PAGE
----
Prior to COVID-19, this $10M competition would have been the largest investment in cancer survivorship research ever made in Canada at one time.
The recipients were announced this month. During the delay brought on by COVID-19, additional partner funds were secured from the Alberta Cancer Foundation and McMaster University, which enabled SIX grants!!
Jennifer Wilson and team worked hard during a global pandemic to make the largest investment in cancer survivorship research even larger! Way to go team! Here is the announcement
2) Great news! The US FDA approved SEVEN new lung cancer treatments in May 2020 (during COVID-19)!!
Tabrecta – Capmatinib (METex14)
Retevmo – Selpercatinib (RET)
Opdivo – Nivolumab + Yervoy – Ipilimumab
Tecentriq – Atezolizumab (first line)
Alunbrig – Brigatinib (ALK)
Opdivo – Nivolumab + Yervoy – Ipilimumab + chemo
Ramucirumab – Cyramza + erlotinib – Tarceva (EGFRex19 or ex21)
WOW! WOW!! WOW!!!
What tremendous achievement from multiple teams! Time to celebrate!! #ResearchMatters
1) What a feeling!
This is insignificant in comparison, but I am also thankful because I have feeling in my hands this evening.
Neuropathy (nerve damage / dysfunction) is a common side effect from some cancer treatments. My hands have been generally numb or in significant pain (usually burning, stabbing or electrical) for the past six and a half years of survivorship. I try to keep perspective, since these are side effects of drugs that are keeping me alive.
Tonight I was making biscuits, and as I rubbed my hands together to remove bits of dough, I realised that I could feel the palms of my hands. They felt almost normal, and they still do, a few hours later. Happiness and gratitude! So thankful to be alive six and a half years after diagnosis!! My kids were 6, 10 & 12 at diagnosis, and now they are 13, 17 & 19. That means so much! I’m so glad I get to be here with them. So very grateful!
The costs of survivorship are real. New and improved treatment options mean that (in general) people are living longer and better post diagnosis. Survival rates vary significantly, but about two thirds of people will live at least five years after a cancer diagnosis. This means that over one million Canadians are now living with cancer, and that number is expected to rise dramatically in the next twenty years. (Canadian Cancer Society statistics)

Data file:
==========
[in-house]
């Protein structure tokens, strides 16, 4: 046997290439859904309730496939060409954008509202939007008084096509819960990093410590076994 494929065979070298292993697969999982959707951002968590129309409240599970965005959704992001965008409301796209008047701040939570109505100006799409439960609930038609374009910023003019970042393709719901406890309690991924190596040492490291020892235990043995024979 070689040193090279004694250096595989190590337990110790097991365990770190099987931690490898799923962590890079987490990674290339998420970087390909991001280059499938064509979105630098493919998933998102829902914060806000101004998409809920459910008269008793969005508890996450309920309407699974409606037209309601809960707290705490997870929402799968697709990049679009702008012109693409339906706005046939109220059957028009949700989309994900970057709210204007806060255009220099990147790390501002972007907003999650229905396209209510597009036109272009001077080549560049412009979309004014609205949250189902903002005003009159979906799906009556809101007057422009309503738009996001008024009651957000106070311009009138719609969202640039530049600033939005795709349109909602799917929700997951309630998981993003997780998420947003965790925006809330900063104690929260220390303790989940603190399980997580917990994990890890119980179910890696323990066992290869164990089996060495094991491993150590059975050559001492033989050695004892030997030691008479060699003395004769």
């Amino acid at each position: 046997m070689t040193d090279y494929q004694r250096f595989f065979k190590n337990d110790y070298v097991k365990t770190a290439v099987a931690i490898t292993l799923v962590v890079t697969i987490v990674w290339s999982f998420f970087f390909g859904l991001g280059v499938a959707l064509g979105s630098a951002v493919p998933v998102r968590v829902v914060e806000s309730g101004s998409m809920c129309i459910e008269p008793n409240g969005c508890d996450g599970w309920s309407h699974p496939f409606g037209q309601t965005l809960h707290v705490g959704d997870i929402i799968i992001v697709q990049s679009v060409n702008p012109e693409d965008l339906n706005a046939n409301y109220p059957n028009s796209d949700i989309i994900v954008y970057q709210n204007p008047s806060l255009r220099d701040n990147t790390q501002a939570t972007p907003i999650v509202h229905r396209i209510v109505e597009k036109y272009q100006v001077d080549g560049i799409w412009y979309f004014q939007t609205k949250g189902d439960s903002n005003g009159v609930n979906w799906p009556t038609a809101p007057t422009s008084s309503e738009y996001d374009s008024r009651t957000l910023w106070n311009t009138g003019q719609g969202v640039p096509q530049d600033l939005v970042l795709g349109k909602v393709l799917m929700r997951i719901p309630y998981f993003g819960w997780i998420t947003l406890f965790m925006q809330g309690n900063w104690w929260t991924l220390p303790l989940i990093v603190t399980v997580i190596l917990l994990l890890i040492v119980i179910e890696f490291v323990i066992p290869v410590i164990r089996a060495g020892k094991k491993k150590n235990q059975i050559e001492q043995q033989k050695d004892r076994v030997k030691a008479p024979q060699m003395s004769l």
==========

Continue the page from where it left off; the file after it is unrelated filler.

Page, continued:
Research matters, to improve both quantity and quality of life.
Research makes a world of difference! Research is a reason to hope, and daily there are advances in cancer research.
Patients, survivors and caregivers can speak into the research process, making it better. There is need for people who have cancer experience to participate as research advocates.
I’m glad to finally have my computer back and running, the corrupted hard drive replaced. Not having a computer made life and advocacy much more challenging. Even without it, I’ve been busy with a lot of lung cancer activities, including ongoing research advocacy with the Canadian Cancer Trials Group and the International Lung Cancer Foundation.
If you are a lung cancer survivor advocate who is interested in learning and growing as a research advocate, please consider applying to the (IASLC) International Association for the Study of Lung Cancer’s “STARS” program, in which I participated as a mentor for six months last year. Such a great learning opportunity! You’ll need a reference and to set aside a few hours to apply. (The AACR Scientist <–> Survivor Program is also excellent, and open to advocates for all cancers.)
I spoke as part of a team to a group of patient advisors at The Ottawa Hospital in January, with the goal of working together to improve cancer clinical trials. They were engaged and inspiring! We are walking in new territory and innovating new pathways. I’m hopeful.